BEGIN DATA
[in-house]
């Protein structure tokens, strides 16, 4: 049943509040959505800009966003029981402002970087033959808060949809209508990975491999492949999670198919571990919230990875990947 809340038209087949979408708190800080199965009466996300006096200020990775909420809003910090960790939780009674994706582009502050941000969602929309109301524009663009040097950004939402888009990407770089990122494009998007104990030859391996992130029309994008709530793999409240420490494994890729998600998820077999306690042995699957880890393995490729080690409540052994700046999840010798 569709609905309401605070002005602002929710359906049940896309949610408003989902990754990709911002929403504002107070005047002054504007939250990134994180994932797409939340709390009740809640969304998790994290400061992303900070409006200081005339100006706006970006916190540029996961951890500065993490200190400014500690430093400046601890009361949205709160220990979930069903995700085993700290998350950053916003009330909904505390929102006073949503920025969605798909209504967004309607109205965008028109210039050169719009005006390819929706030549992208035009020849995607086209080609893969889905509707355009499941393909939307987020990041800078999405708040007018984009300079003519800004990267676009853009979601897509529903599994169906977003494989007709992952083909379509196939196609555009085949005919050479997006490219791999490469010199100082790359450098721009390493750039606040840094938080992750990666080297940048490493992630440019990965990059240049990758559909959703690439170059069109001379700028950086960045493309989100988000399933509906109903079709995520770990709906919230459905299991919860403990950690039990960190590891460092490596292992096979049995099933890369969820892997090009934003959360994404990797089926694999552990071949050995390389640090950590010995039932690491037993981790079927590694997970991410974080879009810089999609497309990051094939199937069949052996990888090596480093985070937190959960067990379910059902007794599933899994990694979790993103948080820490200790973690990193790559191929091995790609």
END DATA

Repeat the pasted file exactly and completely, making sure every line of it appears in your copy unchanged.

[in-house]
């Protein structure tokens, strides 16, 4: 049943509040959505800009966003029981402002970087033959808060949809209508990975491999492949999670198919571990919230990875990947 809340038209087949979408708190800080199965009466996300006096200020990775909420809003910090960790939780009674994706582009502050941000969602929309109301524009663009040097950004939402888009990407770089990122494009998007104990030859391996992130029309994008709530793999409240420490494994890729998600998820077999306690042995699957880890393995490729080690409540052994700046999840010798 569709609905309401605070002005602002929710359906049940896309949610408003989902990754990709911002929403504002107070005047002054504007939250990134994180994932797409939340709390009740809640969304998790994290400061992303900070409006200081005339100006706006970006916190540029996961951890500065993490200190400014500690430093400046601890009361949205709160220990979930069903995700085993700290998350950053916003009330909904505390929102006073949503920025969605798909209504967004309607109205965008028109210039050169719009005006390819929706030549992208035009020849995607086209080609893969889905509707355009499941393909939307987020990041800078999405708040007018984009300079003519800004990267676009853009979601897509529903599994169906977003494989007709992952083909379509196939196609555009085949005919050479997006490219791999490469010199100082790359450098721009390493750039606040840094938080992750990666080297940048490493992630440019990965990059240049990758559909959703690439170059069109001379700028950086960045493309989100988000399933509906109903079709995520770990709906919230459905299991919860403990950690039990960190590891460092490596292992096979049995099933890369969820892997090009934003959360994404990797089926694999552990071949050995390389640090950590010995039932690491037993981790079927590694997970991410974080879009810089999609497309990051094939199937069949052996990888090596480093985070937190959960067990379910059902007794599933899994990694979790993103948080820490200790973690990193790559191929091995790609």